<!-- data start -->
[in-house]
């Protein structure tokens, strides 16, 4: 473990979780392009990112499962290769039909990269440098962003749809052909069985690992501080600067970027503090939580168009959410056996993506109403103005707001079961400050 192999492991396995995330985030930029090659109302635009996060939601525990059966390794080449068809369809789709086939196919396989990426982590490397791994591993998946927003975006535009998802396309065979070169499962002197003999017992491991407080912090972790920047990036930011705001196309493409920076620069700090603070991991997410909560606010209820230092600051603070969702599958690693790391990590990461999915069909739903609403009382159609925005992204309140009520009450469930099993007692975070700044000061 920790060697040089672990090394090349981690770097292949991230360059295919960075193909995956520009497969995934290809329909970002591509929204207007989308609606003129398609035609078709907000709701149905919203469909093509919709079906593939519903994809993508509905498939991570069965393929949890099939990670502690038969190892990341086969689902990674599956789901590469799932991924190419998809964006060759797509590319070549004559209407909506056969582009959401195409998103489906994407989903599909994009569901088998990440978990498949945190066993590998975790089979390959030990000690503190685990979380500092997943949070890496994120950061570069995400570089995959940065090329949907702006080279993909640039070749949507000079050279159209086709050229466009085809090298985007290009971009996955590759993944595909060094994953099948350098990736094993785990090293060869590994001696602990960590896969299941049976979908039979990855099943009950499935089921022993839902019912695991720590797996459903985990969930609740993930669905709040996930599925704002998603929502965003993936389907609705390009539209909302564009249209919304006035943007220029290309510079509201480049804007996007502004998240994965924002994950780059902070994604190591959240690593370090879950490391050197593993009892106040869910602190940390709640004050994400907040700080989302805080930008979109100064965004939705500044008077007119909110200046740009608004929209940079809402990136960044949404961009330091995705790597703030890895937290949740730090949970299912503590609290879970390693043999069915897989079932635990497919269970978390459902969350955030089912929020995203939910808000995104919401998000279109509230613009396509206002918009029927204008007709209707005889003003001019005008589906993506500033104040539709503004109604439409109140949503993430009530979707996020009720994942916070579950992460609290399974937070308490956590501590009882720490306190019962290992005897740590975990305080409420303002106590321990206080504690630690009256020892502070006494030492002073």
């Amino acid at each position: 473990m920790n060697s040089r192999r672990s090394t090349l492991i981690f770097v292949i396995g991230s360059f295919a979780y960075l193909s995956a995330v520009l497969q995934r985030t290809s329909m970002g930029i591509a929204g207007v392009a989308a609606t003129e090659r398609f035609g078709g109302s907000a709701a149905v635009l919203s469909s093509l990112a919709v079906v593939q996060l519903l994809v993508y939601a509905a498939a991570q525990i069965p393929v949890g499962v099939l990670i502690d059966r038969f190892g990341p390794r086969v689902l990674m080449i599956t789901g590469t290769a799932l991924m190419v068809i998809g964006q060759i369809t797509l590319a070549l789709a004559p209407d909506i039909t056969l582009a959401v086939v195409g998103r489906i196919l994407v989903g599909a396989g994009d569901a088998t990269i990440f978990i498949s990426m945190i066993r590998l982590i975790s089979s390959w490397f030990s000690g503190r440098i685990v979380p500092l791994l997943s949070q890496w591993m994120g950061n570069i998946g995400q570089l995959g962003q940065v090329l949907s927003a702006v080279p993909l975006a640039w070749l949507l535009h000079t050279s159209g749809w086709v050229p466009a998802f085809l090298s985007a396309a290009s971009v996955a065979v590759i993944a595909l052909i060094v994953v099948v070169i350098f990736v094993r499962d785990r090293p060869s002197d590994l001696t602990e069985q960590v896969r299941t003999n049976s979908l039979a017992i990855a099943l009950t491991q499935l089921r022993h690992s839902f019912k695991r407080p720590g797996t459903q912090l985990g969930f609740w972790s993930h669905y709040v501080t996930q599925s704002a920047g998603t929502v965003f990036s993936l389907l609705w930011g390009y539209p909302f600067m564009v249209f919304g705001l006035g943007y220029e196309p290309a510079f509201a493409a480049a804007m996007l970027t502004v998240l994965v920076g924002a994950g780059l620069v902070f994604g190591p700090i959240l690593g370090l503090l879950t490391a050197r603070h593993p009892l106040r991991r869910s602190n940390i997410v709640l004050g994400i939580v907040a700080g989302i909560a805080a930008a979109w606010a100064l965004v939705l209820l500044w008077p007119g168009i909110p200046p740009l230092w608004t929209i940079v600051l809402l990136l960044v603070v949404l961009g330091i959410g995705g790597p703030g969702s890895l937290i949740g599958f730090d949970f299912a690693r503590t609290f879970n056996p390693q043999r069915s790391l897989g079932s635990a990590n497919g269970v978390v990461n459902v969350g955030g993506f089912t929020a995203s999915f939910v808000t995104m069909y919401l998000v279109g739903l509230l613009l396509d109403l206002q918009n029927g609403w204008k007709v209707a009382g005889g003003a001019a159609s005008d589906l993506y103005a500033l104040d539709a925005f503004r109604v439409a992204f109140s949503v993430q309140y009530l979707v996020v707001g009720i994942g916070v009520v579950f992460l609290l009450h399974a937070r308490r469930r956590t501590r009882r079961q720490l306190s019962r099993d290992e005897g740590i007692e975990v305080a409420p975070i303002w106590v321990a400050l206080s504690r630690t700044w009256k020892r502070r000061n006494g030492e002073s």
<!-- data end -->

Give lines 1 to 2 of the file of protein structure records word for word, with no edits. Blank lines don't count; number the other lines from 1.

[in-house]
């Protein structure tokens, strides 16, 4: 473990979780392009990112499962290769039909990269440098962003749809052909069985690992501080600067970027503090939580168009959410056996993506109403103005707001079961400050 192999492991396995995330985030930029090659109302635009996060939601525990059966390794080449068809369809789709086939196919396989990426982590490397791994591993998946927003975006535009998802396309065979070169499962002197003999017992491991407080912090972790920047990036930011705001196309493409920076620069700090603070991991997410909560606010209820230092600051603070969702599958690693790391990590990461999915069909739903609403009382159609925005992204309140009520009450469930099993007692975070700044000061 920790060697040089672990090394090349981690770097292949991230360059295919960075193909995956520009497969995934290809329909970002591509929204207007989308609606003129398609035609078709907000709701149905919203469909093509919709079906593939519903994809993508509905498939991570069965393929949890099939990670502690038969190892990341086969689902990674599956789901590469799932991924190419998809964006060759797509590319070549004559209407909506056969582009959401195409998103489906994407989903599909994009569901088998990440978990498949945190066993590998975790089979390959030990000690503190685990979380500092997943949070890496994120950061570069995400570089995959940065090329949907702006080279993909640039070749949507000079050279159209086709050229466009085809090298985007290009971009996955590759993944595909060094994953099948350098990736094993785990090293060869590994001696602990960590896969299941049976979908039979990855099943009950499935089921022993839902019912695991720590797996459903985990969930609740993930669905709040996930599925704002998603929502965003993936389907609705390009539209909302564009249209919304006035943007220029290309510079509201480049804007996007502004998240994965924002994950780059902070994604190591959240690593370090879950490391050197593993009892106040869910602190940390709640004050994400907040700080989302805080930008979109100064965004939705500044008077007119909110200046740009608004929209940079809402990136960044949404961009330091995705790597703030890895937290949740730090949970299912503590609290879970390693043999069915897989079932635990497919269970978390459902969350955030089912929020995203939910808000995104919401998000279109509230613009396509206002918009029927204008007709209707005889003003001019005008589906993506500033104040539709503004109604439409109140949503993430009530979707996020009720994942916070579950992460609290399974937070308490956590501590009882720490306190019962290992005897740590975990305080409420303002106590321990206080504690630690009256020892502070006494030492002073």